The Sky Is Red is a necessary documentary, but it’s a tough one to watch. It is also a difficult story to explain. Perhaps that is why Francina Carbonell decided to stick so closely to the court files of the case investigation on the incident.
Focused on the scandalous trial for the death of 81 inmates in the fire of Tower 5, in the San Miguel prison in 2010, The Sky Is Red reveals the infamous living conditions of the penitentiary facilities in Chile.
Starting the painful procession of facts from the judicial analysis of the incident, on the fourth floor of Tower 5, the black walls, the flooded floors, and the closed, windowless, empty rooms, presage a monumental catastrophe.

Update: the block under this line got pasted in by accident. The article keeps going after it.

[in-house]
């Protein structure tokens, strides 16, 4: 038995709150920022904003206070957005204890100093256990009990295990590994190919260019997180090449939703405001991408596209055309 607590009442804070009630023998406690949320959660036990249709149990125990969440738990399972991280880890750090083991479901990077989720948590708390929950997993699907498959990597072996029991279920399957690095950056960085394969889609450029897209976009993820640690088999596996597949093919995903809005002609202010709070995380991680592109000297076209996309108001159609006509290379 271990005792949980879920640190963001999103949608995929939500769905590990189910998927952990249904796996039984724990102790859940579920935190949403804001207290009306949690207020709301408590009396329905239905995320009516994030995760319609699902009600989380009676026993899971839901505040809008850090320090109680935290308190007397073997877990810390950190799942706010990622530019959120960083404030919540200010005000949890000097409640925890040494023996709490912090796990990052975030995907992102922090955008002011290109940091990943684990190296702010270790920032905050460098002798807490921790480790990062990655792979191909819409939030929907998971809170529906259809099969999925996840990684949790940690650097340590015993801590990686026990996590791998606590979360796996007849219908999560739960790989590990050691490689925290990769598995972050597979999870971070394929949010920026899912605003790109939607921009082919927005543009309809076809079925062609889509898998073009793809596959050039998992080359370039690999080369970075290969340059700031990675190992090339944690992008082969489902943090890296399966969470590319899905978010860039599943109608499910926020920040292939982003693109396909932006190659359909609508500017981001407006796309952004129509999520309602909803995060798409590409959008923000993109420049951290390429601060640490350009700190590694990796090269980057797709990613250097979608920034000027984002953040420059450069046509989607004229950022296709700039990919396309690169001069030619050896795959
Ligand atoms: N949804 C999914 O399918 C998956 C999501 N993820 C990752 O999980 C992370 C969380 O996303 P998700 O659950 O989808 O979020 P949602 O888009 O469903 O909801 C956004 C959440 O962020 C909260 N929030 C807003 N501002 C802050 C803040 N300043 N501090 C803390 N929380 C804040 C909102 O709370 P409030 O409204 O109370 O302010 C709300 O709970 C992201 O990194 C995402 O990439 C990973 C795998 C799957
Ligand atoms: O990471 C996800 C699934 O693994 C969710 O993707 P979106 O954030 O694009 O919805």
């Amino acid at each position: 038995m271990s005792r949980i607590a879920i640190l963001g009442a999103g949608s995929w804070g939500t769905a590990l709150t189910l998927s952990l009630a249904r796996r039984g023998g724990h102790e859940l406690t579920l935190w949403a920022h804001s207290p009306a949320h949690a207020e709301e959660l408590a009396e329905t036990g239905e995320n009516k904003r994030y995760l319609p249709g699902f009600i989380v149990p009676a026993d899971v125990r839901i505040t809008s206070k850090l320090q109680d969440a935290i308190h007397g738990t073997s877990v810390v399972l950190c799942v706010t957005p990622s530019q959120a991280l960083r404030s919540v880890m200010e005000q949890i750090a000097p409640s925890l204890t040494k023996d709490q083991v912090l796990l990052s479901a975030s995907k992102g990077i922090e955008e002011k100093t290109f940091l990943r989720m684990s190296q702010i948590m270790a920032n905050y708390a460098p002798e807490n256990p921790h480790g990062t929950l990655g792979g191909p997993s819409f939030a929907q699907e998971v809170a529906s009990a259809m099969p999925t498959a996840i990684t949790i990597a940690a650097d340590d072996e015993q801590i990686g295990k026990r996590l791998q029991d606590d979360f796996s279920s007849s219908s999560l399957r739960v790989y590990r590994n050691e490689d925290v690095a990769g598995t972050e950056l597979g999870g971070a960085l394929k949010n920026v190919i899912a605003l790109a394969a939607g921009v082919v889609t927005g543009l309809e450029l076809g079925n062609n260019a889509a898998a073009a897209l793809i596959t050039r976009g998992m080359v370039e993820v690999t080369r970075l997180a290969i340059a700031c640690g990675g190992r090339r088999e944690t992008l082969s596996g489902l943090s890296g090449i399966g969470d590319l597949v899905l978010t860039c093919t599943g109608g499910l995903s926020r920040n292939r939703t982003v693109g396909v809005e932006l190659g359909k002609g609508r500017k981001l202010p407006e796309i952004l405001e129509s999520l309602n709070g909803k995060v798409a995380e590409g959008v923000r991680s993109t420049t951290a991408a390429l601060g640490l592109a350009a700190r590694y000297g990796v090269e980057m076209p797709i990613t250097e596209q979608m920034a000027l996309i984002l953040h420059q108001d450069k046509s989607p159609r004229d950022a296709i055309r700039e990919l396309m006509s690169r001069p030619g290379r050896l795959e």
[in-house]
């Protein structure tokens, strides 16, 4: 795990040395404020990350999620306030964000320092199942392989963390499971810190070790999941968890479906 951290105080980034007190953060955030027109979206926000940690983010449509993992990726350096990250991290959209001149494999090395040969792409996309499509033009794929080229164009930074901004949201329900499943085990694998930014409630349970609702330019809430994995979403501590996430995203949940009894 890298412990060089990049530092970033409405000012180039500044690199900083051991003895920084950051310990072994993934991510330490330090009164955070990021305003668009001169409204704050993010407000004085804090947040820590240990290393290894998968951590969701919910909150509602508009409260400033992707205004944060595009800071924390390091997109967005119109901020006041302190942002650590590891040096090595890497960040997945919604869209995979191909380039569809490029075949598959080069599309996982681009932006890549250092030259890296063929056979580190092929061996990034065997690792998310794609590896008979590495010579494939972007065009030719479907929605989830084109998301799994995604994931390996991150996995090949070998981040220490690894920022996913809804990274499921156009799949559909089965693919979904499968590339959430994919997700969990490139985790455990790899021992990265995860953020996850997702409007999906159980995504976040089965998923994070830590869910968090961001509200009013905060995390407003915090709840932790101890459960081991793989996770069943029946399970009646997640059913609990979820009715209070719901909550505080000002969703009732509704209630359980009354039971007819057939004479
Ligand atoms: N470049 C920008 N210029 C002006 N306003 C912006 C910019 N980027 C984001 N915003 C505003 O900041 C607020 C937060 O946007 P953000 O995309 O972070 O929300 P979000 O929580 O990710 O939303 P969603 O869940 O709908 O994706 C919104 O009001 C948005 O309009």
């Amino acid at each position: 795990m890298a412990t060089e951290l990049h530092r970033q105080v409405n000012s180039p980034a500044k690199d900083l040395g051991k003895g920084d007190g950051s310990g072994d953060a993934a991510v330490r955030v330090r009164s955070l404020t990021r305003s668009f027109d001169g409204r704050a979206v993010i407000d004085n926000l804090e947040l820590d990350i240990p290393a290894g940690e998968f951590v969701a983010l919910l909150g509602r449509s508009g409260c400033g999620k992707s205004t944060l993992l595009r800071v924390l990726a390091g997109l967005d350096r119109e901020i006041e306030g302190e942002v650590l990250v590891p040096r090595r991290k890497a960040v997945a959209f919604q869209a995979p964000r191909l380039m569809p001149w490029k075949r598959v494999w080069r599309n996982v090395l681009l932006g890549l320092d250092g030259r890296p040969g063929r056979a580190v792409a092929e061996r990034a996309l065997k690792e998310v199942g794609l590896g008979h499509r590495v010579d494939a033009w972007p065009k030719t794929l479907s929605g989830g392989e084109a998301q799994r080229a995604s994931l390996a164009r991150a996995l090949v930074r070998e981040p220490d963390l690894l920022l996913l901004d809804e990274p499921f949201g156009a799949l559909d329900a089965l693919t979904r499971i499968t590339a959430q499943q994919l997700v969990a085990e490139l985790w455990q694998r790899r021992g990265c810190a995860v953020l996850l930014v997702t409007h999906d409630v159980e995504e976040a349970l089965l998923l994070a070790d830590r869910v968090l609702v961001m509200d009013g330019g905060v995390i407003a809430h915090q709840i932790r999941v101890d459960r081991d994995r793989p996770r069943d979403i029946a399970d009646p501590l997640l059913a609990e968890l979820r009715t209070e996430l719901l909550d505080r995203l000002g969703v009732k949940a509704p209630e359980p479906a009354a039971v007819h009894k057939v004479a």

Only the sound montage is allowed certain licenses, setting up the dead to yell among the living with a clamor that makes the hair stand on end. It seems that indignant ghosts lurk in the dark.
An expert test on a mattress and some sheets carried out by the fire services transports us to the hecatomb that must have been the fire inside the prison. The claustrophobic overcrowding of dozens of prisoners sharing a single room, separated into small groups by curtains made of blankets, bunks, and sheets looms the worst. The voracious fire licks over the bunks and in a few seconds, black smoke takes it all. For the first time, we glimpse the remains of the disaster, only the gnawed iron of the metal bunks remains. The rest is a sooty fireplace.
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